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Monday, April 26, 2010

In the News: April 26, 2010

Good evening, ladies and gentlemen of the interwebs!

Here's what's been happening in the real world:
(Sorry, it's a little long)

Economists: The stimulus didn't help

"The recovery is picking up steam as employers boost payrolls, but economists think the government's stimulus package and jobs bill had little to do with the rebound, according to a survey released Monday."

"NABE [National Association for Business Economics] conducted the study by polling 68 of its members who work in economic roles at private-sector firms. About 73% of those surveyed said employment at their company is neither higher nor lower as a result of the $787 billion Recovery Act, which the White House's Council of Economic Advisers says is on track to create or save 3.5 million jobs by the end of the year."

"That sentiment is shared for the recently passed $17.7 billion jobs bill that calls for tax breaks for businesses that hire and additional infrastructure spending. More than two-thirds of those polled believe the measure won't affect payrolls, while 30% expect it to boost hiring "moderately.""

Can't say I was ever for the stimulus package, because I'm still wondering how paying construction workers to fix roads was supposed to help everyone else.
(CNN)


I know it's been in the news a lot, but in case you haven't heard:
Iranian cleric blames quakes on promiscuous women  


"Women who wear revealing clothing and behave promiscuously are to blame for earthquakes, an Iranian cleric says.

Hojjat ol-eslam Kazem Sediqi, the acting Friday prayer leader in Tehran, said women should stick to strict codes of modesty to protect themselves.

"Many women who do not dress modestly lead young men astray and spread adultery in society which increases earthquakes," he explained."

""What can we do to avoid being buried under the rubble? There is no other solution but to take refuge in religion and to adapt our lives to Islam's moral codes," he said."
(BBC)


Ex-military leaders: Young adults 'too fat to fight'
China isn't the only concerned nation!



"More than a quarter of young adults are unable to meet physical requirements to join the military, creating a potential threat to national security, a group of retired armed forces leaders said Tuesday.

"It's not drug abuse, it's not asthma, it's not flat feet -- by far the leading medical reason is being overweight or obese," said retired U.S. Air Force Lt. Gen. Norman Seip at a news conference.

About 27 percent of young adults are medically ineligible for the military, according to Mission: Readiness, a group of retired admirals, generals, and other senior military leaders."
(CNN)

------------More!------------



Cook-book misprint costs Australian publishers dear

The recipe was for tagliatelle with sardines and prosciutto.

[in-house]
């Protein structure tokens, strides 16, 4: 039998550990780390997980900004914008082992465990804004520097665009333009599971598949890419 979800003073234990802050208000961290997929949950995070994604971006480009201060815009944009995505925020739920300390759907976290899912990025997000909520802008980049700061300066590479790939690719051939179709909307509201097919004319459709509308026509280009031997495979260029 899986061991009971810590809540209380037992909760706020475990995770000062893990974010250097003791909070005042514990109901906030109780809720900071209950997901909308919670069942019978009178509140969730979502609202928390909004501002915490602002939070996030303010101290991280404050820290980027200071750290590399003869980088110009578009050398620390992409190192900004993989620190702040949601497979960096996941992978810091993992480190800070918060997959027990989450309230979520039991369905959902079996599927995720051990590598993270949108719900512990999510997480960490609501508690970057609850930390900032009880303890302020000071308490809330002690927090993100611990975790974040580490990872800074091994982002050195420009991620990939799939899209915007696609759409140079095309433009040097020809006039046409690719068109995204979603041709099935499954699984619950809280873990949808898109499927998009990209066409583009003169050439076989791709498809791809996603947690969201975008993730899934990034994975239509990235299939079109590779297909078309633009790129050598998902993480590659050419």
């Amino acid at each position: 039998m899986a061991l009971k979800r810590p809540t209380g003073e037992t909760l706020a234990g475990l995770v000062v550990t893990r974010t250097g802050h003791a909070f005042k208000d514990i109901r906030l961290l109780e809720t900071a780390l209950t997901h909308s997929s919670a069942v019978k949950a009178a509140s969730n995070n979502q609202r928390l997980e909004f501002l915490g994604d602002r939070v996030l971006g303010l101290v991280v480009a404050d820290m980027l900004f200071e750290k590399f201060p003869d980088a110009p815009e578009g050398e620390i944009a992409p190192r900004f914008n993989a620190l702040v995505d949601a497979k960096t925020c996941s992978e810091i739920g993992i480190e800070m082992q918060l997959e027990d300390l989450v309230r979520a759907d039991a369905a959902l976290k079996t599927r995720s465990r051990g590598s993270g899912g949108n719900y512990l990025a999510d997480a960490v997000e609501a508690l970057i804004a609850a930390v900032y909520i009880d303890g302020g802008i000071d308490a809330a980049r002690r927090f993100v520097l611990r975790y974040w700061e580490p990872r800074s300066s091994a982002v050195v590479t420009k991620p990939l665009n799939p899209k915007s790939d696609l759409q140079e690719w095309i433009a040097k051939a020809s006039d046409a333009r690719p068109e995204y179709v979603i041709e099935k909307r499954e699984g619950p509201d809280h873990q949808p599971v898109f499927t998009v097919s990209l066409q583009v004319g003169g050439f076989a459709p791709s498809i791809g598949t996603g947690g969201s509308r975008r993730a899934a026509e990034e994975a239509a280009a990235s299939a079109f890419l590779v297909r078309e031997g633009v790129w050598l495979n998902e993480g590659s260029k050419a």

"An Australian publisher has had to pulp and reprint a cookbook after one recipe listed "salt and freshly ground black people" instead of black pepper.

Penguin Group Australia had to reprint 7,000 copies of Pasta Bible last week, the Sydney Morning Herald has reported.

The reprint cost A$20,000 ($18,000; £12,000), but stock in bookshops will not be recalled as it is "extremely hard" to do so, Penguin said."
(BBC thanks to Mike)


Spying school took "thousands" of photos of students with covert webcam app, caught kids sleeping, half-dressed
Can't remember if I posted this story before, but I've been following it and I'm interested in seeing what the outcome is.

I'm sure there are some compromising pictures, but for high school teens I'd imagine most looked like this

"More details have come to light in the case of the Lower Merion School District spying on its students with covert laptop webcam software. The school district of the affluent Philadelphia suburb issued mandatory laptops to its students, each one loaded with software that could covertly activate the laptops' webcams, supposedly as a security measure to help recover stolen laptops). Students were required to carry and use the laptops, forbidden from using their own computers in school, and prohibited from modifying the software on their machines.

The school claims that it only activated the webcam spying software on rare occasions, but this is contested by parents. One student, Blake Robbins, was called in for a disciplinary meeting for "popping pills" while at home (Robbins says he was eating Mike & Ike's candies). The revelation that the school had been watching him remotely resulted in a parent lawsuit."
(boingboing thanks to Seth)


Apple's blow-out quarter: The bloggers called it. The Street blew it.
Here's an amusing little statistic.
And further proof that the financial industry is filled with overpaid hacks.